Couple in Spring cat seizure to appeal court decision
The saga of a Spring couple ordered to surrender their more than 200 cats by a Montgomery County judge continued Tuesday as David and Faye Spencer appealed the decision.
Montgomery County Precinct 3 Justice of the Peace Edie Connelly on Oct. 31 ordered the Spencers to surrender their 231 cats to the Houston SPCA after an investigation found that several of the animals were in bad health. Connelly also ordered the couple to pay the more than $52,000 incurred in court fees and veterinarian bills by the Houtson SPCA over the two weeks between the seizure and Connelly’s ruling.
In order to appeal the ruling, the couple was required to put up twice the amount the court held them responsible for — more than $104,000 — as bond.
The Spencers on Tuesday argued that they were unable to pay the amount and presented documentation to that effect in a closed session with Connelly, Montgomery County Assistant County Attorney Ronald Chin and several HSPCA animal cruelty investigators.
The documents turned over on Tuesday included court documents stating their only income came from social security and disability benefits and listing their only asset of value to be a $40,000 Ford truck.
But, Chin said, the documents submitted to the court by the couple appear to possibly misrepresent the financial situation of the Spencers — as well as, he claimed, show that they are potentially unable to financially care for the 231 cats.
“I just don’t think they’re disclosing everything,” Chin alleged. “If anyone has worked for a long time, they have a 401K or even a pension.”
The couple alleges that they cared for the cats with the help of donations made through a non-profit organization called Dave and Faye’s Cat Sanctuary, a registered Texas domestic corporation founded in June 2017, according to state records. Connelly gave the couple until Nov. 20 to submit financial documentation on the non-profit — the exact tax-exemption status of the organization, as well as how much money they’ve raised through it, is unclear.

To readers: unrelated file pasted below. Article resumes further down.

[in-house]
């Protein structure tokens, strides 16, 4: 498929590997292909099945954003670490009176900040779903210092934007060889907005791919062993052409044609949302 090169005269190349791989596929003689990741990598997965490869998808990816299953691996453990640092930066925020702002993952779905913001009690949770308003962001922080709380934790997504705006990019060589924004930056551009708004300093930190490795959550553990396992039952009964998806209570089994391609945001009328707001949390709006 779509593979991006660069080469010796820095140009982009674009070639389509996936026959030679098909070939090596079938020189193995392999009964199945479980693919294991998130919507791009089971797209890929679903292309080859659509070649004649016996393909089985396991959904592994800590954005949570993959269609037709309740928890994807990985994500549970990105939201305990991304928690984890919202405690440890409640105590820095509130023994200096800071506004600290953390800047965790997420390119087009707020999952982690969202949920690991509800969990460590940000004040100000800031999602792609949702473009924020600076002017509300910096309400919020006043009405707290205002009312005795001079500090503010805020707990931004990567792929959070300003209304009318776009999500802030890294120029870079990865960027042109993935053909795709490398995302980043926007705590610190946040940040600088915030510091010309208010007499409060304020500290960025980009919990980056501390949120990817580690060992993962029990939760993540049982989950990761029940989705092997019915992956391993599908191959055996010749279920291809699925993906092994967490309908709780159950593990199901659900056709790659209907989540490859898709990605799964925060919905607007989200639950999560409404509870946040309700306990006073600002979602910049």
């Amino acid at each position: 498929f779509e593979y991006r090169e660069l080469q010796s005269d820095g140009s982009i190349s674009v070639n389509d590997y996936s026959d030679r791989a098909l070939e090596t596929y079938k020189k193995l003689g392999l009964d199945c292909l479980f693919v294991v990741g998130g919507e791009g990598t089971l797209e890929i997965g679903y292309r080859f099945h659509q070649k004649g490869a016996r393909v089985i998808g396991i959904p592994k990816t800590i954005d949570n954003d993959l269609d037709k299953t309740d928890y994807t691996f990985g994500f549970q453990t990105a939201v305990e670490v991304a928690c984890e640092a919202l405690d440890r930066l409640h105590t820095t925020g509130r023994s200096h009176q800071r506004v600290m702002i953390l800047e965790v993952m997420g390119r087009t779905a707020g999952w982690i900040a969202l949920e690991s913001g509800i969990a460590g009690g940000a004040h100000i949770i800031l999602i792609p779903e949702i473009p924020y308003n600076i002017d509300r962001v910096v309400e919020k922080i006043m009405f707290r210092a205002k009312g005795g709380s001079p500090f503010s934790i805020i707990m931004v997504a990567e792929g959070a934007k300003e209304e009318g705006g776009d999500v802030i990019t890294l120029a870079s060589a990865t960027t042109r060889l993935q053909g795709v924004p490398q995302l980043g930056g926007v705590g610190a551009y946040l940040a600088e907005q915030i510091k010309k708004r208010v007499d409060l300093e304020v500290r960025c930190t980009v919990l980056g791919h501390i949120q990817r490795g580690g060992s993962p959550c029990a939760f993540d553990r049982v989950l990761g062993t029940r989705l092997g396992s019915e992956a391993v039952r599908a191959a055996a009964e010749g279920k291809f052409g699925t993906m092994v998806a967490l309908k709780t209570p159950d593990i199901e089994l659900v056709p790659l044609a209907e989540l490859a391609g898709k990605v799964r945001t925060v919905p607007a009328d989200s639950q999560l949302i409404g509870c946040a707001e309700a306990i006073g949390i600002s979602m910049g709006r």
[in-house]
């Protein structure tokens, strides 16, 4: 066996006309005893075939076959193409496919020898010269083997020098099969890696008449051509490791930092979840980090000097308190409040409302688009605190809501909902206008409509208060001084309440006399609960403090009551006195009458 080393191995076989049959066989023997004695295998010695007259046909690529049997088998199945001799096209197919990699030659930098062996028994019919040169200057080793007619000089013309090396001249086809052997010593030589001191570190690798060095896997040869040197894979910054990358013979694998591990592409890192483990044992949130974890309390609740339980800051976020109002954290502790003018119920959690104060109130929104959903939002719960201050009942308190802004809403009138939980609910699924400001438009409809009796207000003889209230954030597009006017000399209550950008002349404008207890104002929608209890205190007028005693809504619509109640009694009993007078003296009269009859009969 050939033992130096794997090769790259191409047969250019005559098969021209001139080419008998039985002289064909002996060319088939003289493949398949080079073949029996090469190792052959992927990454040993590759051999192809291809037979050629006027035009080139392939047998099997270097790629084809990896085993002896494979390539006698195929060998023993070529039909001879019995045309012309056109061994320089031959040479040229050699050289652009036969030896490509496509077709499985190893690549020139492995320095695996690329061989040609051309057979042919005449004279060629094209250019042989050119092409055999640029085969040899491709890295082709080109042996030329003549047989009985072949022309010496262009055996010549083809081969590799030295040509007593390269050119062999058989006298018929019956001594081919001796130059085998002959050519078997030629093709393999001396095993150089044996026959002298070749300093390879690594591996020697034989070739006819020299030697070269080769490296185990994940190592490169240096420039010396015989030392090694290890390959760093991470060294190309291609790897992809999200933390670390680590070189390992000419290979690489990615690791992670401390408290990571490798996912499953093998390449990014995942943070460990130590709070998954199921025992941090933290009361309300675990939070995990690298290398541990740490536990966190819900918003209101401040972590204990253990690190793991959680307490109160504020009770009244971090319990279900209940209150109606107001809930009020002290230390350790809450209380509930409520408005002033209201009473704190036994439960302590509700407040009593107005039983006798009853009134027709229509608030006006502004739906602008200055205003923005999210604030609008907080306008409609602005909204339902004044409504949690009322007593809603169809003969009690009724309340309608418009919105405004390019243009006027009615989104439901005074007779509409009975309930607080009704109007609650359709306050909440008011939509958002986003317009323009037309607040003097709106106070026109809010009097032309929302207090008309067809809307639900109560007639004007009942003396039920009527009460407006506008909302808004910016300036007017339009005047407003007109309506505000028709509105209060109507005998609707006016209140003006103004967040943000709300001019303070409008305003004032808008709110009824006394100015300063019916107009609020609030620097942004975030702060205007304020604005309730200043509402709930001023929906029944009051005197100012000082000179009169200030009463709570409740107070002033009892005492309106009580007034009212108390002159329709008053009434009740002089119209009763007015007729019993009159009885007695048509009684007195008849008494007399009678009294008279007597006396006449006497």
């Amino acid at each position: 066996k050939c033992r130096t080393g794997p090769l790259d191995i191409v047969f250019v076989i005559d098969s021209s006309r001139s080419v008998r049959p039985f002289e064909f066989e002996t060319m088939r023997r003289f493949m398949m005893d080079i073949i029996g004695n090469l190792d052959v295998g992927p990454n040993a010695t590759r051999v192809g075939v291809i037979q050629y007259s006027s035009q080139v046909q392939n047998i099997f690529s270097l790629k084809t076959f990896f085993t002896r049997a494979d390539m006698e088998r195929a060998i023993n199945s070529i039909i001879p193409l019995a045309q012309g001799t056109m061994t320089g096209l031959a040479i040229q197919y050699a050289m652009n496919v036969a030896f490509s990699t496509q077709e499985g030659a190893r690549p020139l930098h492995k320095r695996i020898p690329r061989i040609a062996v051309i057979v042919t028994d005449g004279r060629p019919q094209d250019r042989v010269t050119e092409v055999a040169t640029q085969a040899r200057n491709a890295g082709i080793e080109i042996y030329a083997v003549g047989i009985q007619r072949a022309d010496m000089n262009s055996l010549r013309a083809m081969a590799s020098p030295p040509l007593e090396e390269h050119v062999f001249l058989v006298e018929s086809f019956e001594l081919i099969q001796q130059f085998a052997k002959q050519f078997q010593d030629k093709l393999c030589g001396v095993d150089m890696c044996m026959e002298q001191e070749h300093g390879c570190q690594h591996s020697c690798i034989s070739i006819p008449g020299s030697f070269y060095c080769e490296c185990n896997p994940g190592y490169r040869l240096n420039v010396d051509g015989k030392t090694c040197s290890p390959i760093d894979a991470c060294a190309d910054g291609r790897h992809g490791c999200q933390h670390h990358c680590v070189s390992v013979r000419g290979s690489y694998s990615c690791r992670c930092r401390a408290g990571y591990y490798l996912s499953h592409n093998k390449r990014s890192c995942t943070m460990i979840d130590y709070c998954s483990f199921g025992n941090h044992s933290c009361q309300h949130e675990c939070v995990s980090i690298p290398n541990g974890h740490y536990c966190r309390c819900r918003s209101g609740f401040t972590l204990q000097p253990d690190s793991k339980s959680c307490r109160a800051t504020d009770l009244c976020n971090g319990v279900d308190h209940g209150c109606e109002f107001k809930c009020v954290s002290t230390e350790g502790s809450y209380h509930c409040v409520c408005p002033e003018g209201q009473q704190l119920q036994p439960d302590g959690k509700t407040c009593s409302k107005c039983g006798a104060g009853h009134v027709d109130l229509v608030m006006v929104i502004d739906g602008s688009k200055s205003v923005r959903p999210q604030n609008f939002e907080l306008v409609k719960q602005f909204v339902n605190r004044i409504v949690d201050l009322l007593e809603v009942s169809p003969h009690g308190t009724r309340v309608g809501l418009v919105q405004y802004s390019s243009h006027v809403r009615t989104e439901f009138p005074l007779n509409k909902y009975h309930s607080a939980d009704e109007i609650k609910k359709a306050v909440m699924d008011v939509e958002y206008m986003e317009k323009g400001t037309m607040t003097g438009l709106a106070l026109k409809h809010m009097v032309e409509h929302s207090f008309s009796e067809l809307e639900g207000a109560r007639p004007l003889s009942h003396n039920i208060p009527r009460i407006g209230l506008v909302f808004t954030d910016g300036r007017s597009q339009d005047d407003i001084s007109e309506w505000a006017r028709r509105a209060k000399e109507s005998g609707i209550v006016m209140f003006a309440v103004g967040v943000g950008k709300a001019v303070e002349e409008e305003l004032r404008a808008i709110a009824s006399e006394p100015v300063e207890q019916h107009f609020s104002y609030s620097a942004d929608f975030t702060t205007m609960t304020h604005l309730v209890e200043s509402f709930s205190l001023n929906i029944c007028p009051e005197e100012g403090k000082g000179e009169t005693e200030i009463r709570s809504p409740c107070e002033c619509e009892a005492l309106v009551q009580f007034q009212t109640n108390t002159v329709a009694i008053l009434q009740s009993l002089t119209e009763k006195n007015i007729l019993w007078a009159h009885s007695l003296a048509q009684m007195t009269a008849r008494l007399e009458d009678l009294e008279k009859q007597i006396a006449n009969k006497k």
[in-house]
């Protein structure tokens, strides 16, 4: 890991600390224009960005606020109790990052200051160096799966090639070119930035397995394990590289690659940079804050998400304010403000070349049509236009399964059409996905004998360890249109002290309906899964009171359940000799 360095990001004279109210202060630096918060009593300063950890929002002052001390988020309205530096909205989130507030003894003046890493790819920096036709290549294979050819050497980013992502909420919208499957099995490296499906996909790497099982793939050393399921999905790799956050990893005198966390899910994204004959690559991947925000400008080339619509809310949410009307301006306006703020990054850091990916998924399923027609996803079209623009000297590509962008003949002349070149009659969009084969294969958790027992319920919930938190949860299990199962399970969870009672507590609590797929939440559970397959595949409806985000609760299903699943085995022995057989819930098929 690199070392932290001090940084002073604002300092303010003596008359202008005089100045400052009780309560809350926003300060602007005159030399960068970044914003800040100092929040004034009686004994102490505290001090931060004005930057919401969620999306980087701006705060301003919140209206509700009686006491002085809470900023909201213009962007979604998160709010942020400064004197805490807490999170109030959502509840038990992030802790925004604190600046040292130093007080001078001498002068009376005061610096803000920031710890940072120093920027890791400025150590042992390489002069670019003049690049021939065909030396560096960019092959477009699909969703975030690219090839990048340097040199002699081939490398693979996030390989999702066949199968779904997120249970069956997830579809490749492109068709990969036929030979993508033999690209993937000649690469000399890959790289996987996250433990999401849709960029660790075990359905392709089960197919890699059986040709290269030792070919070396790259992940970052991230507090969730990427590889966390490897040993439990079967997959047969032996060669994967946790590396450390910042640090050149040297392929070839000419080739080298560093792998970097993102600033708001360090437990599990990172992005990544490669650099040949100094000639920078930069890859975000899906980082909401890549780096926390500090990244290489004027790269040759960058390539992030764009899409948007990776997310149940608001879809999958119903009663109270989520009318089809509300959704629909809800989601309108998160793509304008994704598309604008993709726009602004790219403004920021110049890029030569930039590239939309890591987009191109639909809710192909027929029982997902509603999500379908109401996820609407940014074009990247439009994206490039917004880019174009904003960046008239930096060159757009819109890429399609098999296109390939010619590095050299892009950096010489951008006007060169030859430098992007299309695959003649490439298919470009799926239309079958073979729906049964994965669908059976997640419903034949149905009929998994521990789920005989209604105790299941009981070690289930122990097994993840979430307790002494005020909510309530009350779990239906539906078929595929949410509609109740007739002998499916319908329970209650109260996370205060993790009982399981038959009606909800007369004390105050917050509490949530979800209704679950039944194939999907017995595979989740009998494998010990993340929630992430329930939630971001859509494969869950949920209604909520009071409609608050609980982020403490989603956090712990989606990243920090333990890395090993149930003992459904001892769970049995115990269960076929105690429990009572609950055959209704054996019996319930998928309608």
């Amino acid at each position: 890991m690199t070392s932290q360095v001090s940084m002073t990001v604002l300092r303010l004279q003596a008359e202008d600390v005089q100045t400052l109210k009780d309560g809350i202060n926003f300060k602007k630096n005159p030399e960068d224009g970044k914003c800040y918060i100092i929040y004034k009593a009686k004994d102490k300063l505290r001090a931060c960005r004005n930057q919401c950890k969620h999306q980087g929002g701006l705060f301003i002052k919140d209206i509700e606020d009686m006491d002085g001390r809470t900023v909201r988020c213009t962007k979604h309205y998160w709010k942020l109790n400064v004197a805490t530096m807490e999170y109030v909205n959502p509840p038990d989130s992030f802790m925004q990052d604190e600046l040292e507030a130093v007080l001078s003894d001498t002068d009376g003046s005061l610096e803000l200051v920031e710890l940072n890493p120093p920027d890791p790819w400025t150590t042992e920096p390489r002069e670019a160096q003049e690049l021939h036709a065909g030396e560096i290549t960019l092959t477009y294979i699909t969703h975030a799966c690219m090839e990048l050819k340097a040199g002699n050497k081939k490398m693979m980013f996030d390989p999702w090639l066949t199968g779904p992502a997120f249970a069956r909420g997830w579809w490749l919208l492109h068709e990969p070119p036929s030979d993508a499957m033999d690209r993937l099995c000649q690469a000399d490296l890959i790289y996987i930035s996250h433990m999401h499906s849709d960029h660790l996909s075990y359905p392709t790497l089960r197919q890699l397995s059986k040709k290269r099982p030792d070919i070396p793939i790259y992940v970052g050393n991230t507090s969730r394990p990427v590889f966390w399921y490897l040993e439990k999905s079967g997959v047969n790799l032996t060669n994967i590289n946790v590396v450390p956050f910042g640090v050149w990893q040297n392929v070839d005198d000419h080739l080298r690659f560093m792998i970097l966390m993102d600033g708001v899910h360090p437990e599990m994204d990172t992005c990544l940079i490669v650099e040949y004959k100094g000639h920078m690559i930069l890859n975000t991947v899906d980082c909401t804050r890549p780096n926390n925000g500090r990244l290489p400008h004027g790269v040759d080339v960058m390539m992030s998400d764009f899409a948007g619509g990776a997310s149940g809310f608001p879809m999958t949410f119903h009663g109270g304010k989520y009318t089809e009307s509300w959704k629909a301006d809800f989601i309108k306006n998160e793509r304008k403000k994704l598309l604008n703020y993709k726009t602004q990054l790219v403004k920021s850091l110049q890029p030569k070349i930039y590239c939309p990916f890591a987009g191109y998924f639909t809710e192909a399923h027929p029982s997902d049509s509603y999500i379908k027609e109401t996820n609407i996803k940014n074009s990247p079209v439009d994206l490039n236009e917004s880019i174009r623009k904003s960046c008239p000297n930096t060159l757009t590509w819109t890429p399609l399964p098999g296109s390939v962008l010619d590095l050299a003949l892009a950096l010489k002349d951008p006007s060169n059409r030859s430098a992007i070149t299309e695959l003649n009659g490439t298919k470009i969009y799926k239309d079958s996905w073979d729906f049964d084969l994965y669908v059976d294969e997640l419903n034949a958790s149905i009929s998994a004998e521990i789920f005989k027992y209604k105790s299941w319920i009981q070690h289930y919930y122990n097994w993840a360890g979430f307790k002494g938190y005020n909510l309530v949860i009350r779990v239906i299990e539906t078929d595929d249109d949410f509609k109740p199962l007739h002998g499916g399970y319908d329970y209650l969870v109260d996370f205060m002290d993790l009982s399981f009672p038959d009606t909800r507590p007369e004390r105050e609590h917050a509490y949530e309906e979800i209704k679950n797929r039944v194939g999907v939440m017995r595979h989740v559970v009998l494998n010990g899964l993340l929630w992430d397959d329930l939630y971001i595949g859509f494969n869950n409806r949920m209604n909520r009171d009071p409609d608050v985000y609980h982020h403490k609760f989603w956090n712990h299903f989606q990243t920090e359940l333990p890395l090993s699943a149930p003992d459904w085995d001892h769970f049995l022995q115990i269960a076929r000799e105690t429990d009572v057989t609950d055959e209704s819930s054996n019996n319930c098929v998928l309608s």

The couple maintains a website and Facebook page for their sanctuary, which has a link to a Paypal donation site that states it is managed in conjuction with WoodForest Bank. There was also a GoFundMe page set up for the couple, which showed several hundreds of dollars in donations from 15 donors.
“I just want them to show the court and state how they’ve been doing it,” Chin said of the financial documents requested by officials.
For the Spencers, the investigation and subsequent seizure of their 231 cats is, in their opinion, a witch hunt.
“Nobody seems to want to know the truth,” David Spencer said.
HSPCA and Montgomery County Animal Control officials at the initial hearing on Oct. 24 testified to finding the Spencers’ home in disarray when they arrived to investigate animal cruelty claims on Oct. 16.
After receiving continued complaints from neighbors, officials found several of the cats suffering from skin conditions, emaciation, fleas and diarrhea. After an initial examination by HSPCA veterinarians, all 231 cats showed signs of upper respiratory infections and one was humanely euthanized due to its condition.
A cruelty investigator with the HSPCA declined to comment on the current state of the cats Tuesday, citing the ongoing court case.
Character witnesses brought in to the Oct. 24 hearing told Connelly of a caring couple dedicated to the excellent care of the cats, never adopting them out.
“We love these cats,” Spencer said. “This has been our life. I miss them every single day.”
Connelly is scheduled to rule on the appeal on Nov. 26.